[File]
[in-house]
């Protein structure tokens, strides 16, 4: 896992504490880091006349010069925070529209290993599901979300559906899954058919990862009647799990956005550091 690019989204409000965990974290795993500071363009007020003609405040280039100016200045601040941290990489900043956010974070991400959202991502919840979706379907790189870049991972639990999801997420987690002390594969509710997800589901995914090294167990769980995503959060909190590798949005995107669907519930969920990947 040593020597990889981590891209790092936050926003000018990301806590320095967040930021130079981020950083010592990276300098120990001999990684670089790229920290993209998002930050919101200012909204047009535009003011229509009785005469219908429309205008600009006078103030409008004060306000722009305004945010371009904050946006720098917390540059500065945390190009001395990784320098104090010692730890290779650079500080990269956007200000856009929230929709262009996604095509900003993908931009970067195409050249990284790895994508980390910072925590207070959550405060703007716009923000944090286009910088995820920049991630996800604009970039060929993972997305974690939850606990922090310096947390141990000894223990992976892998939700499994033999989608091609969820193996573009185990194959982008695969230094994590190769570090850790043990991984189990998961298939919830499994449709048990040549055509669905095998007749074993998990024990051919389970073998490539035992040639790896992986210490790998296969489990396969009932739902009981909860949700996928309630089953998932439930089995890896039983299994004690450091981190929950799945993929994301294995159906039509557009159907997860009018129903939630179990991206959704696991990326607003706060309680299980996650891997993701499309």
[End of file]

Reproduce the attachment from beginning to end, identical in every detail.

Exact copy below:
[in-house]
């Protein structure tokens, strides 16, 4: 896992504490880091006349010069925070529209290993599901979300559906899954058919990862009647799990956005550091 690019989204409000965990974290795993500071363009007020003609405040280039100016200045601040941290990489900043956010974070991400959202991502919840979706379907790189870049991972639990999801997420987690002390594969509710997800589901995914090294167990769980995503959060909190590798949005995107669907519930969920990947 040593020597990889981590891209790092936050926003000018990301806590320095967040930021130079981020950083010592990276300098120990001999990684670089790229920290993209998002930050919101200012909204047009535009003011229509009785005469219908429309205008600009006078103030409008004060306000722009305004945010371009904050946006720098917390540059500065945390190009001395990784320098104090010692730890290779650079500080990269956007200000856009929230929709262009996604095509900003993908931009970067195409050249990284790895994508980390910072925590207070959550405060703007716009923000944090286009910088995820920049991630996800604009970039060929993972997305974690939850606990922090310096947390141990000894223990992976892998939700499994033999989608091609969820193996573009185990194959982008695969230094994590190769570090850790043990991984189990998961298939919830499994449709048990040549055509669905095998007749074993998990024990051919389970073998490539035992040639790896992986210490790998296969489990396969009932739902009981909860949700996928309630089953998932439930089995890896039983299994004690450091981190929950799945993929994301294995159906039509557009159907997860009018129903939630179990991206959704696991990326607003706060309680299980996650891997993701499309």